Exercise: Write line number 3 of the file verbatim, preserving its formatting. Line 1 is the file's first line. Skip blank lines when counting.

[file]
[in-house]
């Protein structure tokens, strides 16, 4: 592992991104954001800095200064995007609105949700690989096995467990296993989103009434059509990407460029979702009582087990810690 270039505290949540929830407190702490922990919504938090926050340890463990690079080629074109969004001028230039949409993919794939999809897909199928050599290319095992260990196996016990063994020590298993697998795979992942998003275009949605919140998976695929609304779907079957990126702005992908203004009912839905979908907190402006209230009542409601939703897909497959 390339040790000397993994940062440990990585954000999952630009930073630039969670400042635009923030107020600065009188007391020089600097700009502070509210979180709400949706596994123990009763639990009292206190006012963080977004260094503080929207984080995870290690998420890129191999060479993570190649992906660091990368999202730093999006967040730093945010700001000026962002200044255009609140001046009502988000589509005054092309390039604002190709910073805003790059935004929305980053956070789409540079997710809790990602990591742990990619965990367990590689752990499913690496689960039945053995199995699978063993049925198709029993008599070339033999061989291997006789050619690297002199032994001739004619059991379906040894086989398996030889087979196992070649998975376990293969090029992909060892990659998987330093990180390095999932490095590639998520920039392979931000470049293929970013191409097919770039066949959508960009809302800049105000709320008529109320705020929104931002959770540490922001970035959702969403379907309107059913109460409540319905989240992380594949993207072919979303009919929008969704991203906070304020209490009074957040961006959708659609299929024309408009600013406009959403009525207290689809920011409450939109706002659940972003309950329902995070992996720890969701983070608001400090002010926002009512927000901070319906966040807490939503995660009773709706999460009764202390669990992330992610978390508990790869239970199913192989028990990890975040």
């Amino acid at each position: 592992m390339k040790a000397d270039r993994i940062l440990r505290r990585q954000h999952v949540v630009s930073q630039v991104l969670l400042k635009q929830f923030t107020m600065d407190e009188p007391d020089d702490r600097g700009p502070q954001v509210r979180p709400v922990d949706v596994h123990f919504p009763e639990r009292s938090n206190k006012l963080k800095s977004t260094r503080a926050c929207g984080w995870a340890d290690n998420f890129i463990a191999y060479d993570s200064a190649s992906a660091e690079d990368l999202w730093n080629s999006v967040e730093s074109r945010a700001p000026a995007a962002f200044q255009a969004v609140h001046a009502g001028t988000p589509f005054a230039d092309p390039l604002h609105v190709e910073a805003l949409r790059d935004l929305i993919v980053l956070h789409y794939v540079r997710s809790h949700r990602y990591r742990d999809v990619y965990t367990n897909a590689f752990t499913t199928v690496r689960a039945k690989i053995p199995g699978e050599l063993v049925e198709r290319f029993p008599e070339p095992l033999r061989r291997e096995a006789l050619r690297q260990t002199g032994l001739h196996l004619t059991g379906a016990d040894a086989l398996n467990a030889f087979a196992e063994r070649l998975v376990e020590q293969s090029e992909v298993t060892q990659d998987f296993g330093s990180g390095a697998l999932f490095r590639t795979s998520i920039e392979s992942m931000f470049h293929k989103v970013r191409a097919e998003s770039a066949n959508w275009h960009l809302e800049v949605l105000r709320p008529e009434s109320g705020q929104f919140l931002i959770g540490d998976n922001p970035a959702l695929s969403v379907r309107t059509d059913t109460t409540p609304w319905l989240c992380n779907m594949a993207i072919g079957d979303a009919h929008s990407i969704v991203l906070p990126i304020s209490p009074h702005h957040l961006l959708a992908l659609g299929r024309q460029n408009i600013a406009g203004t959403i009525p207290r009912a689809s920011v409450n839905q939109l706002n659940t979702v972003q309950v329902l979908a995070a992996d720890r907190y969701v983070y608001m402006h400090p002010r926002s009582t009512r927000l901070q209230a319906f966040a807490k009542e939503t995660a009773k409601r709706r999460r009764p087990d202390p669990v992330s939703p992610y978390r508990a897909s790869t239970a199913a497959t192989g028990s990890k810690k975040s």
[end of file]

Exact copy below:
């Amino acid at each position: 592992m390339k040790a000397d270039r993994i940062l440990r505290r990585q954000h999952v949540v630009s930073q630039v991104l969670l400042k635009q929830f923030t107020m600065d407190e009188p007391d020089d702490r600097g700009p502070q954001v509210r979180p709400v922990d949706v596994h123990f919504p009763e639990r009292s938090n206190k006012l963080k800095s977004t260094r503080a926050c929207g984080w995870a340890d290690n998420f890129i463990a191999y060479d993570s200064a190649s992906a660091e690079d990368l999202w730093n080629s999006v967040e730093s074109r945010a700001p000026a995007a962002f200044q255009a969004v609140h001046a009502g001028t988000p589509f005054a230039d092309p390039l604002h609105v190709e910073a805003l949409r790059d935004l929305i993919v980053l956070h789409y794939v540079r997710s809790h949700r990602y990591r742990d999809v990619y965990t367990n897909a590689f752990t499913t199928v690496r689960a039945k690989i053995p199995g699978e050599l063993v049925e198709r290319f029993p008599e070339p095992l033999r061989r291997e096995a006789l050619r690297q260990t002199g032994l001739h196996l004619t059991g379906a016990d040894a086989l398996n467990a030889f087979a196992e063994r070649l998975v376990e020590q293969s090029e992909v298993t060892q990659d998987f296993g330093s990180g390095a697998l999932f490095r590639t795979s998520i920039e392979s992942m931000f470049h293929k989103v970013r191409a097919e998003s770039a066949n959508w275009h960009l809302e800049v949605l105000r709320p008529e009434s109320g705020q929104f919140l931002i959770g540490d998976n922001p970035a959702l695929s969403v379907r309107t059509d059913t109460t409540p609304w319905l989240c992380n779907m594949a993207i072919g079957d979303a009919h929008s990407i969704v991203l906070p990126i304020s209490p009074h702005h957040l961006l959708a992908l659609g299929r024309q460029n408009i600013a406009g203004t959403i009525p207290r009912a689809s920011v409450n839905q939109l706002n659940t979702v972003q309950v329902l979908a995070a992996d720890r907190y969701v983070y608001m402006h400090p002010r926002s009582t009512r927000l901070q209230a319906f966040a807490k009542e939503t995660a009773k409601r709706r999460r009764p087990d202390p669990v992330s939703p992610y978390r508990a897909s790869t239970a199913a497959t192989g028990s990890k810690k975040s």